06 March 2007

Is rehab the new baby bump?

So who else out there is feeling terribly sorry for Britney Spears? As the media continues to portray her as a nutcase, parading around with no underwear, shaving her head, attacking paparazzi cars with a golf umbrella and all of the failed attempts at rehab, no one has been talking about what some insiders claim is the real cause of Britney's pain: post-natal depression. Whereas Brooke Shields became the poster girl for PND awareness coupled with her best-selling account of her darkest times, our dear Britney, once heralded as America's sweetheart, is the next celebrity in line to go to rehab (with no mention of her PND). Has rehab become the new baby bump?

Also, I was just perusing The Guardian this morning and found another article about Gwen Stefani (see previous post) and how much she hated being pregnant. This is incredibly interesting to me because Stefani is consistently quoted as loving motherhood and not being able to wait to have a second baby. She says:

"I was surprised how much I didn't enjoy pregnancy," she admits. "Having something growing in your stomach feels so unnatural. Your body's changing and you can't control it. You just feel gross. I was having to get up on stage wearing bathing suits, looking fat. Nobody knew I was pregnant except me. They were constantly having to add extra panels into my costumes. To be honest, I was feeling pretty bad about myself."
(for full article see http://arts.guardian.co.uk/filmandmusic/story/0,,2024019,00.html)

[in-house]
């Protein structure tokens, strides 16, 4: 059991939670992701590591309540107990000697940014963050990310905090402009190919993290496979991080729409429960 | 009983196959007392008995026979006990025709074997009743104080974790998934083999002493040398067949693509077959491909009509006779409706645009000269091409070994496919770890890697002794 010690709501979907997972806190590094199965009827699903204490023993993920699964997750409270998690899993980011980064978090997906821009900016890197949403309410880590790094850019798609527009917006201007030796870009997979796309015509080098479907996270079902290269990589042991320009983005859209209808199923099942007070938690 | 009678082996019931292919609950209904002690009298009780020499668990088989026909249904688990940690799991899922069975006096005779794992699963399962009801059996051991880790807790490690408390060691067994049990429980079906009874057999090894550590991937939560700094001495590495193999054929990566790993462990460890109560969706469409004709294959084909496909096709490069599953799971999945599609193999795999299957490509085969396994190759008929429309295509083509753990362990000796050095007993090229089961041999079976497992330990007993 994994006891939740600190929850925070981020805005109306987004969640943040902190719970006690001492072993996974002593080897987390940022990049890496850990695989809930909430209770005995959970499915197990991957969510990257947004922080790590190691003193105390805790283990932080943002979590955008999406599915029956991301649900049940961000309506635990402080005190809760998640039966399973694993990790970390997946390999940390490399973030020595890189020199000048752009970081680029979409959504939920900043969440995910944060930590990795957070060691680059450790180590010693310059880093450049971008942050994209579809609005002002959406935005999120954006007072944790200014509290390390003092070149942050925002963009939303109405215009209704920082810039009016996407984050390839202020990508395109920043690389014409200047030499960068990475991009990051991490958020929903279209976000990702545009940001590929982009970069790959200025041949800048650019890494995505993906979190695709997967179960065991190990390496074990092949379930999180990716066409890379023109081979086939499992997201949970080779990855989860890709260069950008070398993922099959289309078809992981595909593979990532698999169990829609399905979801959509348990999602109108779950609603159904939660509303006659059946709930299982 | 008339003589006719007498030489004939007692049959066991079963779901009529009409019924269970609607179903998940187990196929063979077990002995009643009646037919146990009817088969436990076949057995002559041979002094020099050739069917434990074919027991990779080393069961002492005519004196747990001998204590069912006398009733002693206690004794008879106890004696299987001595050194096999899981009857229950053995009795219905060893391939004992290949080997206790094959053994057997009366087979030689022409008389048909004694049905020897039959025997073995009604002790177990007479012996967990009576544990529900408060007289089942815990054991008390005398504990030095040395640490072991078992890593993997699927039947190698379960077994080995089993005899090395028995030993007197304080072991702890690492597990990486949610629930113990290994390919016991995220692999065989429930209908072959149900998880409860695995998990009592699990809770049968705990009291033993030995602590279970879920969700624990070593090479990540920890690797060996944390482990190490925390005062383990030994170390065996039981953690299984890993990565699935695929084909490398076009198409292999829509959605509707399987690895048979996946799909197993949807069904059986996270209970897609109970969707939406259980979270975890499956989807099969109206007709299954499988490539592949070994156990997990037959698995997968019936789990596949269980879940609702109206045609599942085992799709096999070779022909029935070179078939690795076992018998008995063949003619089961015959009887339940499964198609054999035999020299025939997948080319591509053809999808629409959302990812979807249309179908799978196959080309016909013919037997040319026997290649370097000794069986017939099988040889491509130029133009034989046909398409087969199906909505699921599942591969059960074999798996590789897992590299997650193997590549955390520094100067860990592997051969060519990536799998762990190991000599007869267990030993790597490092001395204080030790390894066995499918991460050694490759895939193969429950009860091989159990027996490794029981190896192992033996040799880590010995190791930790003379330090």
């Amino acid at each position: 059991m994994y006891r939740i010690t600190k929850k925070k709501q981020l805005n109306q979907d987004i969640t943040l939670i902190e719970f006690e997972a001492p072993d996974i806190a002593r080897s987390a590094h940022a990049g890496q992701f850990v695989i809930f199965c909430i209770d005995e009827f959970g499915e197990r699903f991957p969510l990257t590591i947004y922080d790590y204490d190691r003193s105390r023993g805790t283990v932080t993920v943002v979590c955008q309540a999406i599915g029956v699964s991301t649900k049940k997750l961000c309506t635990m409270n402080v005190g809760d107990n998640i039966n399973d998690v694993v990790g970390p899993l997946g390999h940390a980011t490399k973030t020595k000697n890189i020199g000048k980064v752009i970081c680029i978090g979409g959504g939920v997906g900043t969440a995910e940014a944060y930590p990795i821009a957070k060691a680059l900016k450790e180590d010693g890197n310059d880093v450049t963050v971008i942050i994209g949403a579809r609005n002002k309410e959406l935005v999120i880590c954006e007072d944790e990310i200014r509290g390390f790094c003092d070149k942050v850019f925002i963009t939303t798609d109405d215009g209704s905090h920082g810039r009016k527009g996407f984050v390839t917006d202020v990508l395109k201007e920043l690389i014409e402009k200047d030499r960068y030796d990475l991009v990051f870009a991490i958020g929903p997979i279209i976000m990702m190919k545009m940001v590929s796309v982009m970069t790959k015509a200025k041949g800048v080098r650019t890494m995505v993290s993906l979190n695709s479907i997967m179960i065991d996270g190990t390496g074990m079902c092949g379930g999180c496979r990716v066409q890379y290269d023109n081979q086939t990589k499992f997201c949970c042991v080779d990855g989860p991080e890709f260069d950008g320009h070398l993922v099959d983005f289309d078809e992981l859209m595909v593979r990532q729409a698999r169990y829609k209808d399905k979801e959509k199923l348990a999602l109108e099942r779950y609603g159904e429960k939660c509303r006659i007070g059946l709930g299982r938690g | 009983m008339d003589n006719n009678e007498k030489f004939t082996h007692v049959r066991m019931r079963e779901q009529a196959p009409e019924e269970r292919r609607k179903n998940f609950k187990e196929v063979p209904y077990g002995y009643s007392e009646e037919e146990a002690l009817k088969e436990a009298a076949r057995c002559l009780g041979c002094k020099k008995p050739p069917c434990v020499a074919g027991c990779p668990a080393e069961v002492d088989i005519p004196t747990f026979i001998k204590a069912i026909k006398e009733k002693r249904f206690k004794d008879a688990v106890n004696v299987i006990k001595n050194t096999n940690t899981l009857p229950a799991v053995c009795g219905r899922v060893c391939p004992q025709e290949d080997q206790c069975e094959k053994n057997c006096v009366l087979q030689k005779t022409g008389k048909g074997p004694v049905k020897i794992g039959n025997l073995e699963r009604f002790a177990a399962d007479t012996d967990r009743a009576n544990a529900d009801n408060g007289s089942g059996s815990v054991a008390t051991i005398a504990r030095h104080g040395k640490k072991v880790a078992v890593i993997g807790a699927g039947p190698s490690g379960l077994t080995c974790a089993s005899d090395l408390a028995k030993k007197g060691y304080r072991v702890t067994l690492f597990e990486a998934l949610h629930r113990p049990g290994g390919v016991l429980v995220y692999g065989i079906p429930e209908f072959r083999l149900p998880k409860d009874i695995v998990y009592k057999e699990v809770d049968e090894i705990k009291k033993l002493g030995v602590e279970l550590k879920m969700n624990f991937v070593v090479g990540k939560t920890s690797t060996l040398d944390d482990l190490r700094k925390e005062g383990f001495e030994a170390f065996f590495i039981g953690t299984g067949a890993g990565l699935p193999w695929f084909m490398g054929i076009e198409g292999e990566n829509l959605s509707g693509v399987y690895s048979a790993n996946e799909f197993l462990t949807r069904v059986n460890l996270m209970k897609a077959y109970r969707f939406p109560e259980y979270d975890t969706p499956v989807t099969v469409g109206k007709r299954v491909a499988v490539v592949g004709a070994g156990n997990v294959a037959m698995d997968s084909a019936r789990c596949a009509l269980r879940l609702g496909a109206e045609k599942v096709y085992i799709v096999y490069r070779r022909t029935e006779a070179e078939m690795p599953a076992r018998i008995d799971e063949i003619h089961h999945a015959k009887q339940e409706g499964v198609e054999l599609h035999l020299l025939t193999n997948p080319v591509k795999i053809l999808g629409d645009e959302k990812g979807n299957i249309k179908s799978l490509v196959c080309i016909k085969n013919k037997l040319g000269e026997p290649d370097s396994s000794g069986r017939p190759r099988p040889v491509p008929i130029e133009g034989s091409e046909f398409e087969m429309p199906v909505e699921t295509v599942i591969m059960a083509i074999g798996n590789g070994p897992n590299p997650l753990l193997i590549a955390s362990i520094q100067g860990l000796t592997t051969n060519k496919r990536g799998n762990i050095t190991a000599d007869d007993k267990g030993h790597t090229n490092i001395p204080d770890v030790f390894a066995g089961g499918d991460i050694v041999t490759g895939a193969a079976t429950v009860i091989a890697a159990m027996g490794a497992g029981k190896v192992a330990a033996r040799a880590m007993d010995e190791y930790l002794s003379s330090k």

When did women start referring to themselves as 'fat' in pregnancy? My own research is trying work out what the fear of fatness in pregnancy means. Out of the 40 women participating in The Baby Bump Project, I have been amazed by the number of women that refer to themselves as 'fat' and not pregnant as if the weight gain is a failure more so than biological necessity. Pregnancy brings not only a changed body but also a changed lifestyle. My thought is that some of this fear around fatness has to do with anxiety around having children. Wearing maternity clothes and seeing the numbers rise on the scale means that you are not yourself anymore. The body you have always known is different. Many women are consumed with 'getting back into their jeans' because it's a sign of more than just getting the top button done up; it represents a return to the old 'you'. As Stefani says, 'Then after three months, I was like, enough's enough, I want my life back. I'd gained 40lb, so I went on a diet.' Regaining control of the postnatal body is equivalent to regaining a sense of identity.

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